I’m always on a quest for the best pizza crust recipe. Both Taylor and I love the thin and crispy kind, so at least we are in agreement of what the “best” will be. This pizza crust, adapted from Peter Reinhart’s The Bread Baker’s Apprentice, (a book I should probably own), is the best we’ve made so far. Perfect would be the crust recipe they use at City House, one of Nashville’s most delicious restaurants and the gold standard for gourmet pizza (at least in my book). How I wish I could sneak in and steal their recipe for pizza crust, which tastes almost like a combination of puff pastry and pizza crust. This recipe is pretty darn close, which I attribute to the addition of olive oil for that rich and almost buttery taste.
I also realized that it is much easier to make two smaller thin crust pizzas than one larger one, especially when you don’t have a pizza peel (another item on the wishlist). Smaller pizzas are easier to stretch out thinner, and easier to move from pan/peel to pizza stone and back again.
Ever since we got our first bundle of garlic scapes, I’ve been thinking pizza would be a perfect way to use them. And with another bundle arriving this week, we had too many not to give it a try. We paired the scapes with a soft and creamy goat’s milk brie, and while the baked cheese stuck to the roof of your mouth like glue, it gave the pizza a rich and earthy flavor that played perfectly with the light garlic flavor of the scapes. While I racked my brain trying to think of additional toppings we could add to the mix, I think with pizza, less is truly more. Adding anything else to this pizza, whether it be sauce or meat or some other veggie, would have muddled the subtlety of the flavors. Simplicity is a beautiful thing.
Brie and Garlic Scape Pizza
2 1/4 cups unbleached bread flour
3/4 teaspoon salt
1/2 teaspoon instant yeast
2 tablespoons olive oil
7/8 cup (7 ounces) water, ice cold (40°F)
Semolina flour OR cornmeal for dusting
8 oz. soft brie cheese
8-10 garlic scapes, thinly sliced on the bias (about 2 cups)
freshly cracked black pepper
Stir together the flour, salt, and instant yeast in the bowl of an electric mixer. Add the oil and the cold water and stir on low speed until the flour is all absorbed. Switch to the dough hook and mix on medium speed for 5 to 7 minutes, or as long as it takes to create a smooth, sticky dough. The dough should clear the sides of the bowl but stick to the bottom of the bowl. The finished dough will be springy, elastic, and sticky, not just tacky.
Transfer the dough to floured work surface. Prepare a baking dish by lining it with lightly oiled parchment paper. Cut the dough into 4 equal pieces. Sprinkle flour over the dough. Gently round each piece into a ball. If the dough sticks to your hands, lightly dip your hands in flour. Transfer the dough balls to the prepared dish, Mist the dough generously with spray oil and slip the pan into a food-grade plastic bag or cover with plastic wrap.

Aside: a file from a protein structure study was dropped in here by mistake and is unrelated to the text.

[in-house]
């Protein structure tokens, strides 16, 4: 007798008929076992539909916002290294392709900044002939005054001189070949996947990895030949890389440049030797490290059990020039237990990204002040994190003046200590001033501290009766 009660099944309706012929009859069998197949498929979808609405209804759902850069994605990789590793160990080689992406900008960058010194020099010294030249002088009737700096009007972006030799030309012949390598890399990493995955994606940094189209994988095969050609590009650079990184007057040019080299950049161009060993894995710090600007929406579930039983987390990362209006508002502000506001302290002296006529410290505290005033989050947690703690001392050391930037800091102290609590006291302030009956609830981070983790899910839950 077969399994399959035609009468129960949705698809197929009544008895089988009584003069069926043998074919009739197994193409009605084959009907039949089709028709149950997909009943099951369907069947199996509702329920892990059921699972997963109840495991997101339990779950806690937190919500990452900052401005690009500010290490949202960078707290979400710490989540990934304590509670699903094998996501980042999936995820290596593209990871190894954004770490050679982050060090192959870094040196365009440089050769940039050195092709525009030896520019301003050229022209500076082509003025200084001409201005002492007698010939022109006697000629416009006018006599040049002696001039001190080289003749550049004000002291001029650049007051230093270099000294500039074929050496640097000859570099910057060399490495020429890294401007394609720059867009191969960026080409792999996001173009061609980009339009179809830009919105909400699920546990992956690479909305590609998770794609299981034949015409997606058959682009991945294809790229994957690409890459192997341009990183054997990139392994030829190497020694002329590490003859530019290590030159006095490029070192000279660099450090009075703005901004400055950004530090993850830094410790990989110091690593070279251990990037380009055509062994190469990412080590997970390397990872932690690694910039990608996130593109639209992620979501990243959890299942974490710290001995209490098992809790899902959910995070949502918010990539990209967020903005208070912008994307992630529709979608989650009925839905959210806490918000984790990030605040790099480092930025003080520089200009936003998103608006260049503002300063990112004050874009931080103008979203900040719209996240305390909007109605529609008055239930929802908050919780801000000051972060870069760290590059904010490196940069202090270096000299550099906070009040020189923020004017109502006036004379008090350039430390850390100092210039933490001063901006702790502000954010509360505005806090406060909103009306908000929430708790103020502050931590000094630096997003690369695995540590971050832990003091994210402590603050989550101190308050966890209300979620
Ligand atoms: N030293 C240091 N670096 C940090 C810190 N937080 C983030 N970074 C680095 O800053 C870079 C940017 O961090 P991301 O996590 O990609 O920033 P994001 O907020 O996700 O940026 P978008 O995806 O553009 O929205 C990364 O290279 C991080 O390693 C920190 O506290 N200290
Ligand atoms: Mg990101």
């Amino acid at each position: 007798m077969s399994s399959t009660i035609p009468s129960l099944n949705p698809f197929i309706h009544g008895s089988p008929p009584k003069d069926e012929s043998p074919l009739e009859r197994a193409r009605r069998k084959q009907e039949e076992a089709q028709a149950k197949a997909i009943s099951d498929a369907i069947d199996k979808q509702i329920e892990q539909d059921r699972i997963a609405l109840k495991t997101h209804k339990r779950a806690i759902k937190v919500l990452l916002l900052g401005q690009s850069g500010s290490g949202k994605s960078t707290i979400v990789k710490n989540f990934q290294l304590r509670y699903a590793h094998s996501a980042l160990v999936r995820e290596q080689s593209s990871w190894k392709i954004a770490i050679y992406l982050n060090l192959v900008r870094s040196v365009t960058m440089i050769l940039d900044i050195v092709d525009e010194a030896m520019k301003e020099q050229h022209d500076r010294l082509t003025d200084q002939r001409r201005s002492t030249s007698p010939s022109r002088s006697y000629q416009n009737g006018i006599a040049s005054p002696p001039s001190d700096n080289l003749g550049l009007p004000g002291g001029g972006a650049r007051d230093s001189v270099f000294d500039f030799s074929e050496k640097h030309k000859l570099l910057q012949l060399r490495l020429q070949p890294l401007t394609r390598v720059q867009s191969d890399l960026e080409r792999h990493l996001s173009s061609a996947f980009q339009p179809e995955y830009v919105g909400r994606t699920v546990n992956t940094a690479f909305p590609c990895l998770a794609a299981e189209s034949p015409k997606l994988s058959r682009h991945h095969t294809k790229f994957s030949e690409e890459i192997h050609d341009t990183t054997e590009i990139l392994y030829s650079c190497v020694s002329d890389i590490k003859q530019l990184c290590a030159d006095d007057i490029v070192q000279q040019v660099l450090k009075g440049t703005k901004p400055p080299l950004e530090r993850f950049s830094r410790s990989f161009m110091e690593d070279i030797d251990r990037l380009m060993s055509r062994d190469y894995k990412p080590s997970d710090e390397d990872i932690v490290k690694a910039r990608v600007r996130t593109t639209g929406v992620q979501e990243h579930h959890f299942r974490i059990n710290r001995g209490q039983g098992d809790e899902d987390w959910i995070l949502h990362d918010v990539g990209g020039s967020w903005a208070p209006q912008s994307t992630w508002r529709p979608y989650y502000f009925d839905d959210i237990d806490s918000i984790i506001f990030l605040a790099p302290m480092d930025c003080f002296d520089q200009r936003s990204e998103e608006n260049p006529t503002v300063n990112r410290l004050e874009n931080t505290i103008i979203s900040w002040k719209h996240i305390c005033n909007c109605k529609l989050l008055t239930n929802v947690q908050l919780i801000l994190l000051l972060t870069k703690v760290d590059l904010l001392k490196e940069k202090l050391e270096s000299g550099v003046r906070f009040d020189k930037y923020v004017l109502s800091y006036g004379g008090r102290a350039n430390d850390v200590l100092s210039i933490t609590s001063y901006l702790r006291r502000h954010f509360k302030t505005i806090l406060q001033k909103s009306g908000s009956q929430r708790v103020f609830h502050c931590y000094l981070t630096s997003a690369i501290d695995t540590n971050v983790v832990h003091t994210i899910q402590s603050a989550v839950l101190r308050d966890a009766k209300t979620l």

Refrigerate overnight (or up to 3 days). At this point the dough can also be frozen; simply wrap each ball indvidually in plastic wrap and place inside a zippered freezer bag. Transfer to the refrigerator the day before you plan on baking them.
Remove dough from refrigerator and rest at room temperature for 2 hours. On a lightly floured work surface, gently press the dough into flat disks about 1/2 inch thick and 5 inches in diameter.
At least 45 minutes before making the pizza, place a baking stone either on the floor of the oven (for gas ovens), or on a rack in the lower third of the oven. Heat the oven as hot as possible, 500 to 550 degrees F. If you do not have a baking stone, you can use the back of a sheet pan, but do not preheat the pan.
Generously dust a peel or the back of a sheet pan with semolina flour or cornmeal. Make the pizzas one at a time. Dip your hands, including the backs of your hands and knuckles, in flour and lift I piece of dough by getting under it with a pastry scraper. Very gently lay the dough across your fists and carefully stretch it by bouncing the dough in a circular motion on your hands, carefully giving it a little stretch with each bounce, and continue to stretch/toss until the dough is approximately 7″ across and uniformly thin. If you have trouble tossing the dough, or if the dough keeps springing back, let it rest for 5 to 20 minutes so the gluten can relax, and try again.
Lay the stretched dough on the peel or pan, making sure there is enough semolina flour or cornmeal to allow it to slide. Lightly brush with olive oil, and poke it a few times with a fork so it doesn’t bubble.
Spread 2oz of brie cheese on each crust. You can also use slices if your brie is too firm to spread. Sprinkle evenly with 1/4 of garlic scapes. Season with sea salt and pepper.
Gently slide the topped pizza onto the stone (or bake directly on the sheet pan) and close the door. Bake (two at a time) until the bottoms are lightly golden and the cheese is bubbly and just barely browned. Remove from the oven and transfer to a cutting board. Repeat with remaining pizzas. Let rest for 3 to 5 minutes before slicing and serving.